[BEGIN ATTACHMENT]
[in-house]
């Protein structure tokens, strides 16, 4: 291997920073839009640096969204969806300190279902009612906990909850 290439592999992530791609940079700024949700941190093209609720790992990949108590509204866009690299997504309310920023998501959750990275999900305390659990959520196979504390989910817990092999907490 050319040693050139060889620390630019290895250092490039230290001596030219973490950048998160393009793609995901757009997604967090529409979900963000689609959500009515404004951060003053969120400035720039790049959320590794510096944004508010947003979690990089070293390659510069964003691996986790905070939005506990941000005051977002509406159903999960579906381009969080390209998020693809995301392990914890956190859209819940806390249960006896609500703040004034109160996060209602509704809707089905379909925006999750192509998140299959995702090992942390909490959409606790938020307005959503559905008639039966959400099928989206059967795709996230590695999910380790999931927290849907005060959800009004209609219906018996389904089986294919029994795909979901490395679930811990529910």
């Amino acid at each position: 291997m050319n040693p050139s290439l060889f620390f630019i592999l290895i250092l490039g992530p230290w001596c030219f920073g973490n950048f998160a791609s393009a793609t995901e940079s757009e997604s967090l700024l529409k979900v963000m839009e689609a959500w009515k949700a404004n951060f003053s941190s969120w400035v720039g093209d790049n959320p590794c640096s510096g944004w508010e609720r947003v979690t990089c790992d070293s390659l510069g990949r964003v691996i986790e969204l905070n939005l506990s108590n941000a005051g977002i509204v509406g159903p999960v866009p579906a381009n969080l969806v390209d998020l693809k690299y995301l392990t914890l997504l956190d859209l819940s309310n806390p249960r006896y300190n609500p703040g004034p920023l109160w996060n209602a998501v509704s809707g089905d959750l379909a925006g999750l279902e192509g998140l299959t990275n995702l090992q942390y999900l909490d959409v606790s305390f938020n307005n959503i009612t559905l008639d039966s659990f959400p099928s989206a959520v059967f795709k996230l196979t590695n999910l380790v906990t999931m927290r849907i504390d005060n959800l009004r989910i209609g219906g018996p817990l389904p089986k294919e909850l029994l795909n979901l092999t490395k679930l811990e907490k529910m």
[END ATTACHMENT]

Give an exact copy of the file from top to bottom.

[in-house]
């Protein structure tokens, strides 16, 4: 291997920073839009640096969204969806300190279902009612906990909850 290439592999992530791609940079700024949700941190093209609720790992990949108590509204866009690299997504309310920023998501959750990275999900305390659990959520196979504390989910817990092999907490 050319040693050139060889620390630019290895250092490039230290001596030219973490950048998160393009793609995901757009997604967090529409979900963000689609959500009515404004951060003053969120400035720039790049959320590794510096944004508010947003979690990089070293390659510069964003691996986790905070939005506990941000005051977002509406159903999960579906381009969080390209998020693809995301392990914890956190859209819940806390249960006896609500703040004034109160996060209602509704809707089905379909925006999750192509998140299959995702090992942390909490959409606790938020307005959503559905008639039966959400099928989206059967795709996230590695999910380790999931927290849907005060959800009004209609219906018996389904089986294919029994795909979901490395679930811990529910």
């Amino acid at each position: 291997m050319n040693p050139s290439l060889f620390f630019i592999l290895i250092l490039g992530p230290w001596c030219f920073g973490n950048f998160a791609s393009a793609t995901e940079s757009e997604s967090l700024l529409k979900v963000m839009e689609a959500w009515k949700a404004n951060f003053s941190s969120w400035v720039g093209d790049n959320p590794c640096s510096g944004w508010e609720r947003v979690t990089c790992d070293s390659l510069g990949r964003v691996i986790e969204l905070n939005l506990s108590n941000a005051g977002i509204v509406g159903p999960v866009p579906a381009n969080l969806v390209d998020l693809k690299y995301l392990t914890l997504l956190d859209l819940s309310n806390p249960r006896y300190n609500p703040g004034p920023l109160w996060n209602a998501v509704s809707g089905d959750l379909a925006g999750l279902e192509g998140l299959t990275n995702l090992q942390y999900l909490d959409v606790s305390f938020n307005n959503i009612t559905l008639d039966s659990f959400p099928s989206a959520v059967f795709k996230l196979t590695n999910l380790v906990t999931m927290r849907i504390d005060n959800l009004r989910i209609g219906g018996p817990l389904p089986k294919e909850l029994l795909n979901l092999t490395k679930l811990e907490k529910m």